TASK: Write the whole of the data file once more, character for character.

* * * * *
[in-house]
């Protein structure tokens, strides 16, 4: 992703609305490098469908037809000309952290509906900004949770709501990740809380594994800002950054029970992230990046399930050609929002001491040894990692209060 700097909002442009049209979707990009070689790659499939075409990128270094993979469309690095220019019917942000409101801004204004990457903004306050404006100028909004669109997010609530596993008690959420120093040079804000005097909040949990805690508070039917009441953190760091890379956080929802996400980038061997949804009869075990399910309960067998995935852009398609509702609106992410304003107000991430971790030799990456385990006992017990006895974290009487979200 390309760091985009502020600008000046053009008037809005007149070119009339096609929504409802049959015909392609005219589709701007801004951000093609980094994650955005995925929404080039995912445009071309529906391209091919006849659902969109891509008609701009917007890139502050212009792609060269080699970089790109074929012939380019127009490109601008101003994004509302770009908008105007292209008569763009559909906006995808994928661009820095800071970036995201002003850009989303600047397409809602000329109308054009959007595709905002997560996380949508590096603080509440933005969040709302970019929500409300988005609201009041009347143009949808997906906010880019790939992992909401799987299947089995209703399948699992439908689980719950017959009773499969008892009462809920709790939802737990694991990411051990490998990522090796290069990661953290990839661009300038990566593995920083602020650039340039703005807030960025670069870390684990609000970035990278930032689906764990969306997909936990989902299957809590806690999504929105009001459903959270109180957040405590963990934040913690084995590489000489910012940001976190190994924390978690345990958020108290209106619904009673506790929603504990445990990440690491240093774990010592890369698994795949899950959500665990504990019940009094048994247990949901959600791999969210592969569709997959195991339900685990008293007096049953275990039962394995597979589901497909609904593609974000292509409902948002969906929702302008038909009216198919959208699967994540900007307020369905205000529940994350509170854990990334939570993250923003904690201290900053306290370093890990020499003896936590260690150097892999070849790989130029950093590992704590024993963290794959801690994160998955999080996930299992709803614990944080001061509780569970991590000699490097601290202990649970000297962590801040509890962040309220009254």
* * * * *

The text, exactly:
[in-house]
């Protein structure tokens, strides 16, 4: 992703609305490098469908037809000309952290509906900004949770709501990740809380594994800002950054029970992230990046399930050609929002001491040894990692209060 700097909002442009049209979707990009070689790659499939075409990128270094993979469309690095220019019917942000409101801004204004990457903004306050404006100028909004669109997010609530596993008690959420120093040079804000005097909040949990805690508070039917009441953190760091890379956080929802996400980038061997949804009869075990399910309960067998995935852009398609509702609106992410304003107000991430971790030799990456385990006992017990006895974290009487979200 390309760091985009502020600008000046053009008037809005007149070119009339096609929504409802049959015909392609005219589709701007801004951000093609980094994650955005995925929404080039995912445009071309529906391209091919006849659902969109891509008609701009917007890139502050212009792609060269080699970089790109074929012939380019127009490109601008101003994004509302770009908008105007292209008569763009559909906006995808994928661009820095800071970036995201002003850009989303600047397409809602000329109308054009959007595709905002997560996380949508590096603080509440933005969040709302970019929500409300988005609201009041009347143009949808997906906010880019790939992992909401799987299947089995209703399948699992439908689980719950017959009773499969008892009462809920709790939802737990694991990411051990490998990522090796290069990661953290990839661009300038990566593995920083602020650039340039703005807030960025670069870390684990609000970035990278930032689906764990969306997909936990989902299957809590806690999504929105009001459903959270109180957040405590963990934040913690084995590489000489910012940001976190190994924390978690345990958020108290209106619904009673506790929603504990445990990440690491240093774990010592890369698994795949899950959500665990504990019940009094048994247990949901959600791999969210592969569709997959195991339900685990008293007096049953275990039962394995597979589901497909609904593609974000292509409902948002969906929702302008038909009216198919959208699967994540900007307020369905205000529940994350509170854990990334939570993250923003904690201290900053306290370093890990020499003896936590260690150097892999070849790989130029950093590992704590024993963290794959801690994160998955999080996930299992709803614990944080001061509780569970991590000699490097601290202990649970000297962590801040509890962040309220009254």